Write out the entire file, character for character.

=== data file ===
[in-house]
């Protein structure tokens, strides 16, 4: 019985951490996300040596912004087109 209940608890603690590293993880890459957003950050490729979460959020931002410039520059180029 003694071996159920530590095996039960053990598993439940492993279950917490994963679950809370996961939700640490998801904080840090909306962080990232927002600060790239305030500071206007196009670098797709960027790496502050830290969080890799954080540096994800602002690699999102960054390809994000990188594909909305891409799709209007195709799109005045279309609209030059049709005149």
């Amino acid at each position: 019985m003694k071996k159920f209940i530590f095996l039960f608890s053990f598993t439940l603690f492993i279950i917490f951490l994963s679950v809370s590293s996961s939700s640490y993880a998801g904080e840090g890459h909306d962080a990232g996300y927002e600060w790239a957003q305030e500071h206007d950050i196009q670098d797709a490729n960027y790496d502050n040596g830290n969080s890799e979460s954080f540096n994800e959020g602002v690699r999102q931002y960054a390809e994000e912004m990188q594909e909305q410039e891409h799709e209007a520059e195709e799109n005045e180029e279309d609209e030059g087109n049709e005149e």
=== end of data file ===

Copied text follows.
[in-house]
């Protein structure tokens, strides 16, 4: 019985951490996300040596912004087109 209940608890603690590293993880890459957003950050490729979460959020931002410039520059180029 003694071996159920530590095996039960053990598993439940492993279950917490994963679950809370996961939700640490998801904080840090909306962080990232927002600060790239305030500071206007196009670098797709960027790496502050830290969080890799954080540096994800602002690699999102960054390809994000990188594909909305891409799709209007195709799109005045279309609209030059049709005149």
């Amino acid at each position: 019985m003694k071996k159920f209940i530590f095996l039960f608890s053990f598993t439940l603690f492993i279950i917490f951490l994963s679950v809370s590293s996961s939700s640490y993880a998801g904080e840090g890459h909306d962080a990232g996300y927002e600060w790239a957003q305030e500071h206007d950050i196009q670098d797709a490729n960027y790496d502050n040596g830290n969080s890799e979460s954080f540096n994800e959020g602002v690699r999102q931002y960054a390809e994000e912004m990188q594909e909305q410039e891409h799709e209007a520059e195709e799109n005045e180029e279309d609209e030059g087109n049709e005149e």